ASA 124th Meeting New Orleans 1992 October

4pPPa21. Virtual instrument implementation of a one-third-octave-band analyzer.

John Hanks

David Koenig

Qiuhong Yang

Natl. Instrum., 6504 Bridge Point Pkwy., Austin, TX 78730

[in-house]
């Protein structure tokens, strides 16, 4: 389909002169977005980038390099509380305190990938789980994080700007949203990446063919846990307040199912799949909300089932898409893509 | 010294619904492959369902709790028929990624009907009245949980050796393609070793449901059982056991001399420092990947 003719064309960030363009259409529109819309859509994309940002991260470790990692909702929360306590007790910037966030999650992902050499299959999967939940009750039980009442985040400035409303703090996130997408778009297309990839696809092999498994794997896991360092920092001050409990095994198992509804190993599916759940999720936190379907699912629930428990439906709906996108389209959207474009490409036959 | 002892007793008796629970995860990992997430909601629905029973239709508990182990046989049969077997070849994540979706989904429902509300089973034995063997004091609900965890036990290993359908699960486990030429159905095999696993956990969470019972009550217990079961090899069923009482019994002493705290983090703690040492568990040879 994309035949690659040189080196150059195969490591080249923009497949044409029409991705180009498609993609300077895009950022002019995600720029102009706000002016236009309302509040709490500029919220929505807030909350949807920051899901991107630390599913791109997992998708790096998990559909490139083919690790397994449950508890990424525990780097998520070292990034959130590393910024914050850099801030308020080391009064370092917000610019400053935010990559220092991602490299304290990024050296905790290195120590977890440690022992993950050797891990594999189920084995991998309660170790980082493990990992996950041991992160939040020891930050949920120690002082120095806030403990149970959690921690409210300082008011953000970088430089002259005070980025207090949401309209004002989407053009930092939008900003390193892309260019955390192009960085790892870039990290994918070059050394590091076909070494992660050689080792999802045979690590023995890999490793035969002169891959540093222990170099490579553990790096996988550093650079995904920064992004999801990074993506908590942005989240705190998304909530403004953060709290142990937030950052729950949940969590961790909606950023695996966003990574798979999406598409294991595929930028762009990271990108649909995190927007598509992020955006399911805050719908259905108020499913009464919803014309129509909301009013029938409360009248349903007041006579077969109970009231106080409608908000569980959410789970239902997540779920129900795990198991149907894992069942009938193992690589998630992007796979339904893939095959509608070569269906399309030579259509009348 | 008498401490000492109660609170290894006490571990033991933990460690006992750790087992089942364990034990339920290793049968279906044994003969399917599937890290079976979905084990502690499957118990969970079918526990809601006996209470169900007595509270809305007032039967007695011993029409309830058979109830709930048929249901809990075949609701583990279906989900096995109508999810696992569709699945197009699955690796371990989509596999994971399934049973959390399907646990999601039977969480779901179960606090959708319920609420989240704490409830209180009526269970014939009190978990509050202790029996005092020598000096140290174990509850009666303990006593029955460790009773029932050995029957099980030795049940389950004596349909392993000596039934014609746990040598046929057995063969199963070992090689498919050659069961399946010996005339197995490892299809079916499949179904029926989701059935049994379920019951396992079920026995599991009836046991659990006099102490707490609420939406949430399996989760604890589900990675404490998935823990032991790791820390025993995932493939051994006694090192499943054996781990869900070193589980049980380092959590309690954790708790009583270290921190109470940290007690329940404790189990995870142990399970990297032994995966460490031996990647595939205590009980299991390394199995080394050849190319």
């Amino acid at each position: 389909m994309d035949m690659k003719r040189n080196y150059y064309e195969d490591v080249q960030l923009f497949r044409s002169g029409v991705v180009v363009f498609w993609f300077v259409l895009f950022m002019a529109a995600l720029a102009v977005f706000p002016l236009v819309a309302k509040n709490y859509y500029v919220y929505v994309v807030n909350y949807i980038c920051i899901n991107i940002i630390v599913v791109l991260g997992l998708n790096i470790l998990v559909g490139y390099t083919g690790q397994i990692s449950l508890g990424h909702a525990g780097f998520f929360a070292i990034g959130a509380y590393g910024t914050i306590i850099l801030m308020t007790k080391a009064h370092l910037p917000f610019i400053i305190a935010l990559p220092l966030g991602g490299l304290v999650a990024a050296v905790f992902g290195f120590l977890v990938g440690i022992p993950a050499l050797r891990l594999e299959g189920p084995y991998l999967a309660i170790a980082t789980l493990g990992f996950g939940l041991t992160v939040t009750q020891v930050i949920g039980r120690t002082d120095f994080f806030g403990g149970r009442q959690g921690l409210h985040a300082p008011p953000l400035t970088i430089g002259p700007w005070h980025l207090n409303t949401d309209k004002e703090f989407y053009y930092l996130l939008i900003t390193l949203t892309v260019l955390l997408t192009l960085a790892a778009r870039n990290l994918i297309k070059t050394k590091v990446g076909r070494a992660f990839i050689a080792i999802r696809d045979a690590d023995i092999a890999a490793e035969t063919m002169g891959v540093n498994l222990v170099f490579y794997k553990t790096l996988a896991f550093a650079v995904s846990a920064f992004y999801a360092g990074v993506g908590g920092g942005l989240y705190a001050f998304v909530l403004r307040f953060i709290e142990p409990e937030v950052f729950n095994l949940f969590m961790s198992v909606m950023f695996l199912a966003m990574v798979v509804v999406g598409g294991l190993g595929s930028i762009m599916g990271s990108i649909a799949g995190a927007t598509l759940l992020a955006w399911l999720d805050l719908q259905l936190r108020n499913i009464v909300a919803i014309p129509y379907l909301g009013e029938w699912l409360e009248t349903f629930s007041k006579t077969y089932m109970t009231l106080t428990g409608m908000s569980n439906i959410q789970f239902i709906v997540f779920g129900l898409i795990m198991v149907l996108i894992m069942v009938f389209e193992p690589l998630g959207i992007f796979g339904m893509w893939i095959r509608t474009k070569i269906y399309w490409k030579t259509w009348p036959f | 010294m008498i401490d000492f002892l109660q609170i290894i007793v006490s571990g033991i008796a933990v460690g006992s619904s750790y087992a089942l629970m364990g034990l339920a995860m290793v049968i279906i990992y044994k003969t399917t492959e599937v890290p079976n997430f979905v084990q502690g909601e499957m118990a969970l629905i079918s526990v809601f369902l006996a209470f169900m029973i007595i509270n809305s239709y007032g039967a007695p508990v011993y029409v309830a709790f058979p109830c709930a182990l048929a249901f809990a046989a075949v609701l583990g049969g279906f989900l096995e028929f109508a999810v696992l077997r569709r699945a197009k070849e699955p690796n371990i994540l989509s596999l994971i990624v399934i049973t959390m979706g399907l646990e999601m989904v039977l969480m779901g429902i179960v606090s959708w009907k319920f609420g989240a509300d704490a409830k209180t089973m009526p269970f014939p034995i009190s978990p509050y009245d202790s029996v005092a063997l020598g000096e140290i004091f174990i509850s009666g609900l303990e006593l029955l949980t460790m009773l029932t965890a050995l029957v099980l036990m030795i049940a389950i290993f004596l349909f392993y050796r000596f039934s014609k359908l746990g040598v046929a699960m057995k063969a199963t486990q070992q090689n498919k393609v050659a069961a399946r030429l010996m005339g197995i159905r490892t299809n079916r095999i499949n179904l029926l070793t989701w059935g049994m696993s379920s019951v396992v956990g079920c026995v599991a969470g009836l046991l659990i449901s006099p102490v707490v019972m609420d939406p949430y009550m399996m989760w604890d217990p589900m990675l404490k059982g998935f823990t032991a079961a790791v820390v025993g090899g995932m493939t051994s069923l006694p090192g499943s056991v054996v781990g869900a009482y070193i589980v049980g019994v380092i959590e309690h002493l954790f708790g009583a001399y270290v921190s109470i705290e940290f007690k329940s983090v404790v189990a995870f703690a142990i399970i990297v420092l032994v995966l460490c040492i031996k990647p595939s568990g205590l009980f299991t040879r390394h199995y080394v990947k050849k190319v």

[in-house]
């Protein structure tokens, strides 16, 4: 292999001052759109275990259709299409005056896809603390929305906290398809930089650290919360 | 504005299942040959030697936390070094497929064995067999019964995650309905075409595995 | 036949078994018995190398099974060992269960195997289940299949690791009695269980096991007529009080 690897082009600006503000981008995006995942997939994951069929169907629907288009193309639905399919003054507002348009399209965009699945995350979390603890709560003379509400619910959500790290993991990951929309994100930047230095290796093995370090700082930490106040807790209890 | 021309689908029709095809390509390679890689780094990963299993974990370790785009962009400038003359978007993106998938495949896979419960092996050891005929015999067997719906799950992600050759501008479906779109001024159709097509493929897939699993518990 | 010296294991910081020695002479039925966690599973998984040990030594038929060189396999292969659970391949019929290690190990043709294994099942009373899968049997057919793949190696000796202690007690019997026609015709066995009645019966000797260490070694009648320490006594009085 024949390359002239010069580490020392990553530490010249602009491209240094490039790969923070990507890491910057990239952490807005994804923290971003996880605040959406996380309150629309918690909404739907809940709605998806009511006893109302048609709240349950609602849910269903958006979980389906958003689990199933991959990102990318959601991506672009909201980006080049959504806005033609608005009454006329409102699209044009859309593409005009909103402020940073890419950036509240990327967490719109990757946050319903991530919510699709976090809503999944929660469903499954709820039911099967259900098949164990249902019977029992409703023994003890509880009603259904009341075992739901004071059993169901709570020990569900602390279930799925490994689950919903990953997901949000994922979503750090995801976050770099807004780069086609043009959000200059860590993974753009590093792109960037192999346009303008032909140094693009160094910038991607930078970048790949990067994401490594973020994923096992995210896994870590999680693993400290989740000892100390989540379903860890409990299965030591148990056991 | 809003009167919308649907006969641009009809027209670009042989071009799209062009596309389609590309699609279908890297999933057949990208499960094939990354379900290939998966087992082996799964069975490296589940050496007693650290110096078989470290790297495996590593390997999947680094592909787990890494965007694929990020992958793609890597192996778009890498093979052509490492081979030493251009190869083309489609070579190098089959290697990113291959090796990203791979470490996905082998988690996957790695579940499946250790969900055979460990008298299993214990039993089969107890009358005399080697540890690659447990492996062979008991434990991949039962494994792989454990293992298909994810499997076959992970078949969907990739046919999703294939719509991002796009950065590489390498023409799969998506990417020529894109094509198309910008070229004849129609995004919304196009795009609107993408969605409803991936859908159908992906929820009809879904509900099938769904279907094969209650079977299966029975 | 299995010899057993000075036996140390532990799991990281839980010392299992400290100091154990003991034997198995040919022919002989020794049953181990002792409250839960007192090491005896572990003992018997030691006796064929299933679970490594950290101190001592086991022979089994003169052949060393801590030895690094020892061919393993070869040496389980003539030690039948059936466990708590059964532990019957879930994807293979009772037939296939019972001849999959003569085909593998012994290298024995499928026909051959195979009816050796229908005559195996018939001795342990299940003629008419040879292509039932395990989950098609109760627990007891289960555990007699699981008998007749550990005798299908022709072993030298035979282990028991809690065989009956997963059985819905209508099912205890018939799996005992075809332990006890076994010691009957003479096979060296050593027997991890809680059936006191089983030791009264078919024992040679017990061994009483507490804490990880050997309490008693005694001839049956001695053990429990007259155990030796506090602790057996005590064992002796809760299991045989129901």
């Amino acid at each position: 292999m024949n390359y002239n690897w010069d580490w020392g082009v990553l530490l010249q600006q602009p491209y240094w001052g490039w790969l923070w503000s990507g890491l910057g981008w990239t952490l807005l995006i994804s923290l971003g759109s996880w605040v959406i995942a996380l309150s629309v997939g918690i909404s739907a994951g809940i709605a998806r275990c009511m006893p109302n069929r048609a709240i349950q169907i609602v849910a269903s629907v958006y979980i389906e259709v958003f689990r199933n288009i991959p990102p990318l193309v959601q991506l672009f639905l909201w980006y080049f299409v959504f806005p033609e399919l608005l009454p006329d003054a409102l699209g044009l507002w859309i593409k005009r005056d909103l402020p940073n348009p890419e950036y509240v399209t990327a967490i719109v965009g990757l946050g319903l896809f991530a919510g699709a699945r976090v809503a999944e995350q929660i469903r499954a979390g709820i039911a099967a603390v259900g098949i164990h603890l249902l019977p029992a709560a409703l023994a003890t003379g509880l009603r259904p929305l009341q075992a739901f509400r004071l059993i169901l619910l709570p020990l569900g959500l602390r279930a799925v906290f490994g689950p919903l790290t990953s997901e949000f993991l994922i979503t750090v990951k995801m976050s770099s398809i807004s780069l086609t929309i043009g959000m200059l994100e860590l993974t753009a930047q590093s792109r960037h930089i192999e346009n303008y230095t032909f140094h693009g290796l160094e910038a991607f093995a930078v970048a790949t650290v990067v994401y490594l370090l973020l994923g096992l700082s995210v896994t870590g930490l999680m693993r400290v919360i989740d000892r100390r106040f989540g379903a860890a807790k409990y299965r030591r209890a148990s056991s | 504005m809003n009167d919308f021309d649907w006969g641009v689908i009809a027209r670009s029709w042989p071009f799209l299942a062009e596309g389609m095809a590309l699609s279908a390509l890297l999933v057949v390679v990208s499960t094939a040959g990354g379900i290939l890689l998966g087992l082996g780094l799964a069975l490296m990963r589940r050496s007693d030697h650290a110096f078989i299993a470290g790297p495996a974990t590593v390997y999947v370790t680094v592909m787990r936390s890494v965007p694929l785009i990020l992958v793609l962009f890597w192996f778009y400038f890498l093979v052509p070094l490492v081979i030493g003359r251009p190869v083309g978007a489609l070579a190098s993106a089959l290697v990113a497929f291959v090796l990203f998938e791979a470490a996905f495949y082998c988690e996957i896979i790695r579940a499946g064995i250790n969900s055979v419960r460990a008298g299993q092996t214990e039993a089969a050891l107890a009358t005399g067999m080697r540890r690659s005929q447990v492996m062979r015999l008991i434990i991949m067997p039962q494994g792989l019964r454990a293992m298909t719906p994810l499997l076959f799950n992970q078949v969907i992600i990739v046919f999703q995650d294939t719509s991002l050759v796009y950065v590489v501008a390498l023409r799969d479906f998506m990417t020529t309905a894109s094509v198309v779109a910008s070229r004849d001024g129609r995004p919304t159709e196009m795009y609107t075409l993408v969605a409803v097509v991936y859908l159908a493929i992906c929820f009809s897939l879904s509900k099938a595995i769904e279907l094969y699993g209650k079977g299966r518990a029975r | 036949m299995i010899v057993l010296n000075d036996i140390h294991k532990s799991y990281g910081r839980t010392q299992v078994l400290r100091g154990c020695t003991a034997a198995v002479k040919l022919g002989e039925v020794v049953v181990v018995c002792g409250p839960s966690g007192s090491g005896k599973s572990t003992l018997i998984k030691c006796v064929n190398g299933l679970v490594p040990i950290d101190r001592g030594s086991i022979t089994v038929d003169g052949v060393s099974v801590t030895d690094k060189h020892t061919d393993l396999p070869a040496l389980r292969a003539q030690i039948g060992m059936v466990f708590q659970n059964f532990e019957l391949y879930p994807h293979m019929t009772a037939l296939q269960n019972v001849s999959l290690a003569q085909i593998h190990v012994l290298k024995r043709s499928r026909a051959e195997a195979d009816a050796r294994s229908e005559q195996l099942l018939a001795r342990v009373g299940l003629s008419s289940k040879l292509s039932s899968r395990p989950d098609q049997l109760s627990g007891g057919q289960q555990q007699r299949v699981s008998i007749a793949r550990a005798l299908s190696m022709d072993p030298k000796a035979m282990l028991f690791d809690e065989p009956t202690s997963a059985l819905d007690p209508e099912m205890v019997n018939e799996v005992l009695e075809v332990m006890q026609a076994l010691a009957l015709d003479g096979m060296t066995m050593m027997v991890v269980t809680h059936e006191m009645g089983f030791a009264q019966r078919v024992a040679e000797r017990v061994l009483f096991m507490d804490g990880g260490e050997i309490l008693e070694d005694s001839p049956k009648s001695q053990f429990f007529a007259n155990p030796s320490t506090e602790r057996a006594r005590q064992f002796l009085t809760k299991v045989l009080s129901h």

Virtual instrumentation, using software application tools and off the shelf plug-in cards to turn your computer into an instrument, is a very economical, attractive, and flexible method to perform audio analysis. Plug-in digital signal processing (DSP) boards provide personal computers with a level of processing power that was once restricted to all but the most powerful mainframe computers. These boards transform the PC into a parallel processing environment, delivering millions of floating point operations per second (MFLOPS) or more to numerically intensive tasks. Couple this with high-quality A/D converters and virtual instrumentation software tools and you have a powerful environment for building applications ranging from digital audio to underwater acoustics to vibration and modal analysis. This paper details a real-time acquisition and analysis DSP application using a 16-bit delta-sigma A/D converter and an AT&T WE DSP32C-based plug-in board to acquire and process restricted band audio frequency (dc to 5 kHz) information. A real-time restricted band one-third-octave analyzer was implemented using a AT computer and a plug-in board equipped with a digital signal processor and an audio frequency A/D converter. The restricted band one-third-octave analyzer provides the AT computer with enough power to meet or replace several stand-alone one-third-octave analyzers, and virtual instrumentation tools allow ease of configuration for new applications.